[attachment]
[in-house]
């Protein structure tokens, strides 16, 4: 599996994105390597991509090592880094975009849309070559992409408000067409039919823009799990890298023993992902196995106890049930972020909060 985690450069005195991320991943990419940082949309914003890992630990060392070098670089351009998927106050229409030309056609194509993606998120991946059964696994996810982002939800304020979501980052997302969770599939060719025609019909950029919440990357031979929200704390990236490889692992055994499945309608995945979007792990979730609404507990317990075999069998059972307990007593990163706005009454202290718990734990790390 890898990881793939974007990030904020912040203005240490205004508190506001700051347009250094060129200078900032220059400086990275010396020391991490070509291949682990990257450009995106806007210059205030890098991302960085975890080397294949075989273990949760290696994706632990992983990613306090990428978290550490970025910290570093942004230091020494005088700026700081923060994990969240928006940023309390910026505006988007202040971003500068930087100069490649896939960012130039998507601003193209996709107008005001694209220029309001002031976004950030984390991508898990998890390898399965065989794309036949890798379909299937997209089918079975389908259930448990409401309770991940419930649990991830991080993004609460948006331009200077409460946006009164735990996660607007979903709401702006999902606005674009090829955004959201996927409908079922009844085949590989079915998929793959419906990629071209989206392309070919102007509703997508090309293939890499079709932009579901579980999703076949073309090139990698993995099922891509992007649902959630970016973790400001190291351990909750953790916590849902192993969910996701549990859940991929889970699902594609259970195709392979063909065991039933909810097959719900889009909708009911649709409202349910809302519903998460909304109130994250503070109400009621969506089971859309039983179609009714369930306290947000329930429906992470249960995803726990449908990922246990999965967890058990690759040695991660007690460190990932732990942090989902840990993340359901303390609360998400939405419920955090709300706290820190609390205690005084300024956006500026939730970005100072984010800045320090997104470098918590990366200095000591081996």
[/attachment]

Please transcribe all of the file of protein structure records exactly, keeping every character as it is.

[in-house]
């Protein structure tokens, strides 16, 4: 599996994105390597991509090592880094975009849309070559992409408000067409039919823009799990890298023993992902196995106890049930972020909060 985690450069005195991320991943990419940082949309914003890992630990060392070098670089351009998927106050229409030309056609194509993606998120991946059964696994996810982002939800304020979501980052997302969770599939060719025609019909950029919440990357031979929200704390990236490889692992055994499945309608995945979007792990979730609404507990317990075999069998059972307990007593990163706005009454202290718990734990790390 890898990881793939974007990030904020912040203005240490205004508190506001700051347009250094060129200078900032220059400086990275010396020391991490070509291949682990990257450009995106806007210059205030890098991302960085975890080397294949075989273990949760290696994706632990992983990613306090990428978290550490970025910290570093942004230091020494005088700026700081923060994990969240928006940023309390910026505006988007202040971003500068930087100069490649896939960012130039998507601003193209996709107008005001694209220029309001002031976004950030984390991508898990998890390898399965065989794309036949890798379909299937997209089918079975389908259930448990409401309770991940419930649990991830991080993004609460948006331009200077409460946006009164735990996660607007979903709401702006999902606005674009090829955004959201996927409908079922009844085949590989079915998929793959419906990629071209989206392309070919102007509703997508090309293939890499079709932009579901579980999703076949073309090139990698993995099922891509992007649902959630970016973790400001190291351990909750953790916590849902192993969910996701549990859940991929889970699902594609259970195709392979063909065991039933909810097959719900889009909708009911649709409202349910809302519903998460909304109130994250503070109400009621969506089971859309039983179609009714369930306290947000329930429906992470249960995803726990449908990922246990999965967890058990690759040695991660007690460190990932732990942090989902840990993340359901303390609360998400939405419920955090709300706290820190609390205690005084300024956006500026939730970005100072984010800045320090997104470098918590990366200095000591081996």